How do we want our views to be remembered in 100 years?
They "assert these things with a violence bordering on mental aberration," complained one aggrieved gentleman in a letter to this newspaper a century ago. "Things are implied, all of which are the last word in absurdity to the really Jewish imagination."
The source of such frothing outrage? A rabbinic proclamation that Shabbat was to be cancelled every other week, but Yom Kippur would be observed twice? A claim that Moses had actually just got frightfully lost? In fact, it was the extension of a basic measure of equality. With the Great War still a year away, votes for women was the issue of the day and, as history tells us, it wasn't quite the self-evident reform we now see it as.
Our disgruntled writer went on: "A movement pledged to saddle women with responsibilities foreign to the female temperament and physical capacity." In his not-so-humble opinion, extending the franchise would condemn Judaism by triggering the demise of "the glory of Jewish home-life" - presumably because liberated women would refuse to cook Friday-night dinner.
Ninety-six years after women won the vote, I think we have proved him wrong (and shown that men can roast chickens, too). That's not to say our community is the same - nor even that it remains as sturdy - but that it survived what was once deemed an incredibly radical change.
Stay safe or take the risky path? The dichotomy goes to the heart of Jewish life; the religion teaches us hope, but history and experience have given us the impression that things can only get worse. That was the sense I was left with, anyway, after rifling through Foreign Office files newly released at the National Archives.
We still entertain the prophesies of pessimists
In 1941, officials intercepted David Ben-Gurion's papers. They were particularly enthralled by a meeting between the Zionist firebrand and prominent British Jews, including Anthony de Rothschild and Sir Robert Waley-Cohen, at which these gentlemen let it be known they considered a Jewish homeland a low priority. Sir Robert "wondered whether they could not achieve their aims without asking for something so peculiar and so dangerous as a Jewish State". Later, de Rothschild wrote: "At the present juncture no useful purpose would be served by further talks and anyhow this is not a favourable moment for bothering our Government." As he told Chaim Weizmann, he and his associates were "unalterably opposed to the establishment of a Jewish state".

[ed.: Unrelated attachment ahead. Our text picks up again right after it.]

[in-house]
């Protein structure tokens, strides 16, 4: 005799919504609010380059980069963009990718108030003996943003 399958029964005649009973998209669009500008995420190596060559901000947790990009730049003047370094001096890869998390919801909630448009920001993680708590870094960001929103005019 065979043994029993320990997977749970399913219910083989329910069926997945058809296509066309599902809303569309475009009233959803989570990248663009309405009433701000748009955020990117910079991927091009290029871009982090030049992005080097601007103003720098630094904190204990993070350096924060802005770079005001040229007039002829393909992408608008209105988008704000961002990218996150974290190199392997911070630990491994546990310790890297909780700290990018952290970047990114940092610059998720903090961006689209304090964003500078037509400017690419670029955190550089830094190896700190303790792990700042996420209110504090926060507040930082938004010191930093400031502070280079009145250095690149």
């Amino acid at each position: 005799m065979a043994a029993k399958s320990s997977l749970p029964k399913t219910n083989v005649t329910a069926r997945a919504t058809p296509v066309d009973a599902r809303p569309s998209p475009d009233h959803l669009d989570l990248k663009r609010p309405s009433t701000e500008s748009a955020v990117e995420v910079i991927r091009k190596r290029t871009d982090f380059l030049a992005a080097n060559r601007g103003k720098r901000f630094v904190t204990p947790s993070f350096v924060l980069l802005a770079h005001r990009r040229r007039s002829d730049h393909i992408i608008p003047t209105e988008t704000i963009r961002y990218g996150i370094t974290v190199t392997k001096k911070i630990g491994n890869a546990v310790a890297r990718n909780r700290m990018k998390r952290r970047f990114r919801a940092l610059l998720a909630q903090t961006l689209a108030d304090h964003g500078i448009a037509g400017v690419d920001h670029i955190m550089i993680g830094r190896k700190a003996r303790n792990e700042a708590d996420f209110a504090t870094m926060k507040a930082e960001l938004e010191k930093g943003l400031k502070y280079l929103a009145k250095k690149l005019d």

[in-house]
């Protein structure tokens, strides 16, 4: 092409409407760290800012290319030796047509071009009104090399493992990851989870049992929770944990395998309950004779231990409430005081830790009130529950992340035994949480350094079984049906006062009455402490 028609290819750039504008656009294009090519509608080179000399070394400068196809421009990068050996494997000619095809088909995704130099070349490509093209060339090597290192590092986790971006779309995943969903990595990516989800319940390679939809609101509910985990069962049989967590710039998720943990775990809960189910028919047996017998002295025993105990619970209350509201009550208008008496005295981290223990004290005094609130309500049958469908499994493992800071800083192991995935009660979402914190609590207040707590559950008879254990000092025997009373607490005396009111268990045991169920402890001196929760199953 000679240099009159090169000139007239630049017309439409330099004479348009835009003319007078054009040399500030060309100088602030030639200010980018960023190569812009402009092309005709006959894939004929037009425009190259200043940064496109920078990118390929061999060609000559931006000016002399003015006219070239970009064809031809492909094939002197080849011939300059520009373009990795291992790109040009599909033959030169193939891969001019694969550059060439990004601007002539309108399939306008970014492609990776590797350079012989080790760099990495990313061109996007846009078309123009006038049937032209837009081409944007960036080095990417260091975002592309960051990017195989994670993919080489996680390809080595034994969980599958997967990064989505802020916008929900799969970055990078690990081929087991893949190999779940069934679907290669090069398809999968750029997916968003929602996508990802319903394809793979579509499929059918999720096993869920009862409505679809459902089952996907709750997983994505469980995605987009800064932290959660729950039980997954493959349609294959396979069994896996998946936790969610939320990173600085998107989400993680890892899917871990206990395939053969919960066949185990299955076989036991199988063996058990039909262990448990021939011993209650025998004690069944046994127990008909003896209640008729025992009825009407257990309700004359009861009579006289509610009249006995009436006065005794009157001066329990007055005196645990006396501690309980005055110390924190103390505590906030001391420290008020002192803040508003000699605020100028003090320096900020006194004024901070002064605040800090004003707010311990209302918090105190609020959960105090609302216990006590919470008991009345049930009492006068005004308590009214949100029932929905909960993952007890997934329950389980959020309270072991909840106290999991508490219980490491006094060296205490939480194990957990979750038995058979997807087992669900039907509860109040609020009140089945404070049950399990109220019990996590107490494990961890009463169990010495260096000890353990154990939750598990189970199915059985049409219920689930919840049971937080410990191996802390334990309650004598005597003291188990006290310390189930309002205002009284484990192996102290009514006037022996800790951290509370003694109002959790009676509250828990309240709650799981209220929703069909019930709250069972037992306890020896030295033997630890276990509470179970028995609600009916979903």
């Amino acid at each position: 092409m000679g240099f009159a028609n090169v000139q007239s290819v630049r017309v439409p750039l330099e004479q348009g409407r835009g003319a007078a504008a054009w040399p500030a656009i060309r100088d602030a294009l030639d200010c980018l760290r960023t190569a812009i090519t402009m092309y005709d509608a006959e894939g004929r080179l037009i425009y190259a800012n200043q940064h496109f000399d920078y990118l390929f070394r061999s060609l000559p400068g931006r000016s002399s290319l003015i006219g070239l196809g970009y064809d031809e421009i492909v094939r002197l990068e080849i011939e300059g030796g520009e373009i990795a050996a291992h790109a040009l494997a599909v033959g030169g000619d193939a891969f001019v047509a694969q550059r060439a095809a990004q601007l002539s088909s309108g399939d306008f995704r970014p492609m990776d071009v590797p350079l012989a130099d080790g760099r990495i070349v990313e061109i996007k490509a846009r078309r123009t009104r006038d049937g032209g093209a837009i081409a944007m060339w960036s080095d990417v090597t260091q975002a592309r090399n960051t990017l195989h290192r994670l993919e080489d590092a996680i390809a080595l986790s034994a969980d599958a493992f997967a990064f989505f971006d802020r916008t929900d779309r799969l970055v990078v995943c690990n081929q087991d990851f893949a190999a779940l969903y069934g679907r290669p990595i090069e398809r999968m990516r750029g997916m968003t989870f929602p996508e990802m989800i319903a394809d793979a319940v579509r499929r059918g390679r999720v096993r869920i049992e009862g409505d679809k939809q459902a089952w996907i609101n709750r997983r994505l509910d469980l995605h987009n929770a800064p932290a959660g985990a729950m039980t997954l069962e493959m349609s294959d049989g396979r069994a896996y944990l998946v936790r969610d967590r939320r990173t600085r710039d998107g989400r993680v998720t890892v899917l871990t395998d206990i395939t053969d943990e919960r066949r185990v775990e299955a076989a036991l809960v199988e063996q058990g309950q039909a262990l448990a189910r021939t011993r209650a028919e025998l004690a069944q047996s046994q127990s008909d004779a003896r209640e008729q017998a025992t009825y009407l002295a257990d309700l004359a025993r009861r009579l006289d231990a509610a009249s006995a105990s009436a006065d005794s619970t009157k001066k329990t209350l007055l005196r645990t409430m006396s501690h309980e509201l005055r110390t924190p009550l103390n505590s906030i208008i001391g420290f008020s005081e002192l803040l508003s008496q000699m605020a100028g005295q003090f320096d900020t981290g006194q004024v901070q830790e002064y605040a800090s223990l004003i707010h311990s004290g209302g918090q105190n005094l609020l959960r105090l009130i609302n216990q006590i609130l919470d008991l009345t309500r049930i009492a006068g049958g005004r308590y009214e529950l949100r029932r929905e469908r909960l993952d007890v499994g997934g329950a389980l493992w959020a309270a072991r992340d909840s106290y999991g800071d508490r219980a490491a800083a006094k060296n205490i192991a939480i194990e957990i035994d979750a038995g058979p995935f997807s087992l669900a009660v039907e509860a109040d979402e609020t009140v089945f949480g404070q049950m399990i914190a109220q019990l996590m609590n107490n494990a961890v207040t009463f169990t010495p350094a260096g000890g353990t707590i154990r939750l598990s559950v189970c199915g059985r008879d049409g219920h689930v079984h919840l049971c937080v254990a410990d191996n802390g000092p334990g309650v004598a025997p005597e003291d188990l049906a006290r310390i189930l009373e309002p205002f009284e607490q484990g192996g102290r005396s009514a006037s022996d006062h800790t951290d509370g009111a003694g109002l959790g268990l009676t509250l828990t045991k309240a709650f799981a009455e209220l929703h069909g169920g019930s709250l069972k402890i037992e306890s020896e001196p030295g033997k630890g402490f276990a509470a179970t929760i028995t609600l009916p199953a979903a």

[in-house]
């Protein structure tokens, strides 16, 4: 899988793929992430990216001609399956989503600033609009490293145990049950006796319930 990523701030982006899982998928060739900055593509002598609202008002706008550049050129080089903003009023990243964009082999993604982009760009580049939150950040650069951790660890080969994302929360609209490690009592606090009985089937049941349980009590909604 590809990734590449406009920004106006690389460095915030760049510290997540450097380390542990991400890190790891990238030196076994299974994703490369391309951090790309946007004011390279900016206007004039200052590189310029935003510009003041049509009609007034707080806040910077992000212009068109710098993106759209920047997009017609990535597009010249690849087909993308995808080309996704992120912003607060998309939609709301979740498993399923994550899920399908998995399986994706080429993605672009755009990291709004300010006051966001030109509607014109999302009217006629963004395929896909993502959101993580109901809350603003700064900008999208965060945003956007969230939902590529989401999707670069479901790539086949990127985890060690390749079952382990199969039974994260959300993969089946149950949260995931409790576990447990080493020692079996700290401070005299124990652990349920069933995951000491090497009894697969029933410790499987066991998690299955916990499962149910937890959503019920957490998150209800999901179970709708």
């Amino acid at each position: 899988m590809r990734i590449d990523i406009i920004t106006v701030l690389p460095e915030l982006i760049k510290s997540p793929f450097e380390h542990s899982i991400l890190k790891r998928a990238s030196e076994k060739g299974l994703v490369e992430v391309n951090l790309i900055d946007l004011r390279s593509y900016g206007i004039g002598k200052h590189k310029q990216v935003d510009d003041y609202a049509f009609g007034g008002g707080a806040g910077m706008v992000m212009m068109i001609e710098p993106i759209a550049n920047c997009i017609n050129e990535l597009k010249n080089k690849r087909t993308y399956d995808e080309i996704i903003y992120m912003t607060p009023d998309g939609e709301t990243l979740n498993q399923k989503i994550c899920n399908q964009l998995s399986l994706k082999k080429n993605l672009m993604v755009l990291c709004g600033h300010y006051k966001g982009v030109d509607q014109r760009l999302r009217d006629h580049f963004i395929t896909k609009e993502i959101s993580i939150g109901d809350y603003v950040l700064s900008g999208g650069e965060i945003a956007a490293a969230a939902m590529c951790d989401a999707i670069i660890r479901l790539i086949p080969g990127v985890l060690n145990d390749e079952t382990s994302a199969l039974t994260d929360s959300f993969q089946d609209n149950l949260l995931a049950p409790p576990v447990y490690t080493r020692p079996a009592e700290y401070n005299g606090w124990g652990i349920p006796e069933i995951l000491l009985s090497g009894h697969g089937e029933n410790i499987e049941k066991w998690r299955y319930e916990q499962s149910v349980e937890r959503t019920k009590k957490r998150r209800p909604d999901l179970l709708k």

For many of our great and good, when it came to rocking the boat and challenging the government, the instinct for caution triumphed over any enthusiasm for the gamble. With hindsight, knowing that the Wannsee Conference was only months away, it is tough to digest the reasoning.
It is "impossible to foretell what would happen at the end of the war," said de Rothschild, and of course they could not have known the extent of the Nazi campaign, so to condemn them for lacking this foresight is unfair. In the same vein, by no means all those opposed to women's votes were intolerant chauvinists.
Indeed, few societal changes have come about with universal backing and just because the opponents were defeated does not mean we should dismiss all their arguments as worthless.
Those who fought for the losing side presumably did so in good faith. Still, looking back, we can see clearly when people were standing on the wrong side of history, warning of disaster and upheaval that would never come. How perplexing, now, to read that suffrage would represent "the last word in absurdity to the really Jewish imagination".
Yet we continue to entertain the prophesies of the pessimists. In the community today, warnings fly around about the effects of such changes as equality for men and women in shul, gay marriage, or the potential consequences of publicly criticising the Israeli government. How often have I heard the argument that to change anything - reduce Yom Tov from two days to one, for example, or alter our archaic divorce laws - would lead Orthodoxy down a slippery slope, or that interfaith co-operation could have dangerous ramifications, so should be avoided.
We should not let the naysayers drown out those who push for change. It may be easier to choose the status quo over the unknown, but look to the words of one female correspondent, arguing in support of suffrage in 1913: "Why should it not be the function of the synagogue to take the lead in social reform?"
Today, we celebrate the courage and conviction of those like her who took the leap.
Of course prudence is necessary. But we should still be wary that our instinct for caution does not put us on the wrong side of history.